cover image The Anatomist: A True Story of Gray's Anatomy

The Anatomist: A True Story of Gray's Anatomy

Bill Hayes, . . Ballantine, $24.95 (250pp) ISBN 978-0-345-45689-2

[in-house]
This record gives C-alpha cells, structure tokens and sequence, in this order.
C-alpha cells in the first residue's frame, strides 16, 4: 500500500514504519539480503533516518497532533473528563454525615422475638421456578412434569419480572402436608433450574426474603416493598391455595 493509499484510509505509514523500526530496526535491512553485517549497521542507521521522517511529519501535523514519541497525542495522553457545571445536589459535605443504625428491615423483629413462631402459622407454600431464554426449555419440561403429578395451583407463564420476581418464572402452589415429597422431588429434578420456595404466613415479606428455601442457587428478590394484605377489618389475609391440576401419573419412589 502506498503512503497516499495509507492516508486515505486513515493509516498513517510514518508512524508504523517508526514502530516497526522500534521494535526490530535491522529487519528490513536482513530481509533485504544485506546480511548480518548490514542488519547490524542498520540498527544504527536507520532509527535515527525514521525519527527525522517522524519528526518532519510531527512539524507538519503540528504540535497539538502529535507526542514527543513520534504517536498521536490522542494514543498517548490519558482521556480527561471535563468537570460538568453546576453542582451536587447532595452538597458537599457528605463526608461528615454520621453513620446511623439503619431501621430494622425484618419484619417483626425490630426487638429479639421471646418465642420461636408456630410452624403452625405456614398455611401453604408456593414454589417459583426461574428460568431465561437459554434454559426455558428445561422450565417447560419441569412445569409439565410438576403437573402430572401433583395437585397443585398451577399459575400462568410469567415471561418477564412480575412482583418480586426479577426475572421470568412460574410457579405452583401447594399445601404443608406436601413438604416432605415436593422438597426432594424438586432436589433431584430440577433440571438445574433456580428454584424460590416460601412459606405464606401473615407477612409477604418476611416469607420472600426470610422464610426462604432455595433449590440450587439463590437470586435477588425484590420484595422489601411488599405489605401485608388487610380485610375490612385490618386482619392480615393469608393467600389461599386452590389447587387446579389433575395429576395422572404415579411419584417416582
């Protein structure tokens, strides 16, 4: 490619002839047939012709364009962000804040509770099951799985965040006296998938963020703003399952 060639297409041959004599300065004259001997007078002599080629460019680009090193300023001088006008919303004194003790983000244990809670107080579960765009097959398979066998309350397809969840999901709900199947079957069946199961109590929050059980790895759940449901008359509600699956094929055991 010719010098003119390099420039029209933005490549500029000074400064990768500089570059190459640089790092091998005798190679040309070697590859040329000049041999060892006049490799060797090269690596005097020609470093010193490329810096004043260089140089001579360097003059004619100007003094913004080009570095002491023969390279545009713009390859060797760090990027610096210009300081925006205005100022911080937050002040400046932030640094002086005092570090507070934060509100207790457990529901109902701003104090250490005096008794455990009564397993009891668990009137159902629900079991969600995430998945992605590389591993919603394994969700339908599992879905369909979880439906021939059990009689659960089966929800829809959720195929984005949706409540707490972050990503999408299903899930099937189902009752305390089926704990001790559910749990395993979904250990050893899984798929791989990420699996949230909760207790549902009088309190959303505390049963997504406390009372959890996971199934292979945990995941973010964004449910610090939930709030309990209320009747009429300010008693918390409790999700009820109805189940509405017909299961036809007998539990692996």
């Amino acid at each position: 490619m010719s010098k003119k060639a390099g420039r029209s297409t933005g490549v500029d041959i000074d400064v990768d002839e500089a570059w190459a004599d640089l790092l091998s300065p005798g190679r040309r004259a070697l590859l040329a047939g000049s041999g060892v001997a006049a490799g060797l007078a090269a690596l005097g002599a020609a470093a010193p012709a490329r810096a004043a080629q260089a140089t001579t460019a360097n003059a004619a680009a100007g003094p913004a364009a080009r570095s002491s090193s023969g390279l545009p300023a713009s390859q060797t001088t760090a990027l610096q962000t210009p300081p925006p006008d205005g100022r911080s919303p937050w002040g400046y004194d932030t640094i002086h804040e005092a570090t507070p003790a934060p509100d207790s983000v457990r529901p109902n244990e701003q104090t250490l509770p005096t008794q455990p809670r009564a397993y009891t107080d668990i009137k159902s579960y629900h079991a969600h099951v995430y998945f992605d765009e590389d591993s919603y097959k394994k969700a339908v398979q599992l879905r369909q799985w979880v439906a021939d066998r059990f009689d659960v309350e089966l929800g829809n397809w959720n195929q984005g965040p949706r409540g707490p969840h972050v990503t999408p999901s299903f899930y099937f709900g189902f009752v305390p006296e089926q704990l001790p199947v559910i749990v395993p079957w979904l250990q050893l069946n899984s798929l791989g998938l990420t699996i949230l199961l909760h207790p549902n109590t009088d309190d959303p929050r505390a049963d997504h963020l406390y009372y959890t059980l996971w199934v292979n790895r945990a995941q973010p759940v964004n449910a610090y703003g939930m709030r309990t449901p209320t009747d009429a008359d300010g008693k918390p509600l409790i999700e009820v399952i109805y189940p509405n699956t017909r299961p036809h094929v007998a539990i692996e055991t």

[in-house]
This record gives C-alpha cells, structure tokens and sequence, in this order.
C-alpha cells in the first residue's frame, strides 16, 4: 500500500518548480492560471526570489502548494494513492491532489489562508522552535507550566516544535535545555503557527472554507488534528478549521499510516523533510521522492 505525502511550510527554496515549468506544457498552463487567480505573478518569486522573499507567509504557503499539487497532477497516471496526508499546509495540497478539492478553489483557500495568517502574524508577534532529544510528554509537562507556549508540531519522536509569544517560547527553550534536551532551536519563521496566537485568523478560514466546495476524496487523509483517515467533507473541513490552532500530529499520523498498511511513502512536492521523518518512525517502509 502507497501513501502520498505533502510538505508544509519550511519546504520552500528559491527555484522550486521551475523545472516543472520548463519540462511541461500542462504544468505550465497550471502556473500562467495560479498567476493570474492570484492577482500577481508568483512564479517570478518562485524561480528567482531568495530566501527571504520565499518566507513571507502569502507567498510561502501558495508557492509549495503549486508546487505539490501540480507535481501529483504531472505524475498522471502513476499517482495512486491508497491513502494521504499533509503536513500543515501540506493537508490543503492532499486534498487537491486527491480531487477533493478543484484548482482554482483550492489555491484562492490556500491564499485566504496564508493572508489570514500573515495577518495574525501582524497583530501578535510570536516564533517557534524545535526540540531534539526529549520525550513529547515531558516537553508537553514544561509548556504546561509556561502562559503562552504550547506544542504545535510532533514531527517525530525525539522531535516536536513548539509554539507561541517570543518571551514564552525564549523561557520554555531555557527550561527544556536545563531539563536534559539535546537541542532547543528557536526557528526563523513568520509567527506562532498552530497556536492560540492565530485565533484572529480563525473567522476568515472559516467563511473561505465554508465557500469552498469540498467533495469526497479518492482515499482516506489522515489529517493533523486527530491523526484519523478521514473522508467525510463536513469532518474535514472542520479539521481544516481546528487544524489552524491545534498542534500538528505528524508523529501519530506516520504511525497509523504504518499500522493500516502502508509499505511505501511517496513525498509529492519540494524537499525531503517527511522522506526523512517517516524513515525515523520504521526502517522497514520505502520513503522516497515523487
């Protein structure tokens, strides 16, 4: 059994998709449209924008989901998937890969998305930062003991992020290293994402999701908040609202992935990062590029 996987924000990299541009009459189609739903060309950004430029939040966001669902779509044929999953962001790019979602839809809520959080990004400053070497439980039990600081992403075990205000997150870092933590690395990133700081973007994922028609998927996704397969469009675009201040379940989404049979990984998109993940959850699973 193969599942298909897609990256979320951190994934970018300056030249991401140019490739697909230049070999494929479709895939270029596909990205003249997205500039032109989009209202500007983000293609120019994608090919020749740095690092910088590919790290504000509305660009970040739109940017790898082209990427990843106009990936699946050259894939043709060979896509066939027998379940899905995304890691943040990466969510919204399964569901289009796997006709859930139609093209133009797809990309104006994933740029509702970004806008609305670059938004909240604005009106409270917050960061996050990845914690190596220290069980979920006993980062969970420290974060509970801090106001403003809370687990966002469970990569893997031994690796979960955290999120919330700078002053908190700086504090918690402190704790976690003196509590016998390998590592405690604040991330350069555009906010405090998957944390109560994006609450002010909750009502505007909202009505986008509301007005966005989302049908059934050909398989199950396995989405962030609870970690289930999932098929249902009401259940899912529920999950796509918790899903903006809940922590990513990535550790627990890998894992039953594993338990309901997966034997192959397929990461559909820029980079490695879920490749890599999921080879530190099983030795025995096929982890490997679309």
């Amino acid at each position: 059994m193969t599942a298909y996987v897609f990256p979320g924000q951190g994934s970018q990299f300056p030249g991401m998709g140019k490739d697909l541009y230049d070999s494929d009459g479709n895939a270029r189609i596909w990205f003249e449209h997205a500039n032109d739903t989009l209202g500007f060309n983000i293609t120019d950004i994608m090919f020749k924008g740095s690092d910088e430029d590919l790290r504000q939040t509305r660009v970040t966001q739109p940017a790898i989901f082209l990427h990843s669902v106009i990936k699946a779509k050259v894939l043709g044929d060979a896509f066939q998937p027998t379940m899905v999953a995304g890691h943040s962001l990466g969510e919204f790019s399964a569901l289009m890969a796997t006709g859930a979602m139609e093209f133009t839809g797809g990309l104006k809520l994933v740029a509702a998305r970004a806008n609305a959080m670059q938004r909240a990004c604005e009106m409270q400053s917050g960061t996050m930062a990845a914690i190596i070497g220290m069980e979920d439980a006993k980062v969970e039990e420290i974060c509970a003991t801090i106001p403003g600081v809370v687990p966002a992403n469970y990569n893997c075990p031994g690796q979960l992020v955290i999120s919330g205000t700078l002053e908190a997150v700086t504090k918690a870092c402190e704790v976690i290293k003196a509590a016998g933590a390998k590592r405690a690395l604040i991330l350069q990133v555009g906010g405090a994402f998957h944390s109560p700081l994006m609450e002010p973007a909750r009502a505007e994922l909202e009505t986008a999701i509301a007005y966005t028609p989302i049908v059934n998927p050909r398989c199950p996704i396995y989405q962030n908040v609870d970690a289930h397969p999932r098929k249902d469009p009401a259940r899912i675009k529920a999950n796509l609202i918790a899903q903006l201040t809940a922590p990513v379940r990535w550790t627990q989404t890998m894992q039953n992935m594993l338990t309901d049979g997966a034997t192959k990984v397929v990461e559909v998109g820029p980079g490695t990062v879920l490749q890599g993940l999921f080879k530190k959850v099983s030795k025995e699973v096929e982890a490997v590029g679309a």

At 150 years old, Gray's Anatomy still sets the standard in medical textbooks, yet little has been written about its author, Henry Gray. Even less celebrated is Henry Carter, the illustrator who brought Gray's groundbreaking anatomy text to life. Hayes (Sleep Demons: An Insomniac's Memoir ) explores the lives of these two men, balancing biographical chapters with his own experience in the anatomy classroom, dissecting cadavers and marveling at each new discovery with prose both lucid and arrestingly beautiful: “Like a pomegranate, whose leathery rind belies its jewel box interior, the kidney is spectacular inside.” From Carter's diary entries, Hayes recreates an era when medical advances were rapidly changing the way people lived as well as challenging religious dogma, and people turned to science in hopes of reconciling the two. Hayes finds emotional resonance in Carter's longing for a job that would matter, as well as in his internal conflicts as a Protestant Dissenter and his fear of professing his despised beliefs in public. As Hayes relates his own growing wonder and respect for anatomy, one feels the echo of Carter and Gray's devotion as they worked to create what one historian called “an affordable, accurate teaching aid.” Hayes pays eloquent tribute to two masterpieces: the human body and the book detailing it. (Dec. 26)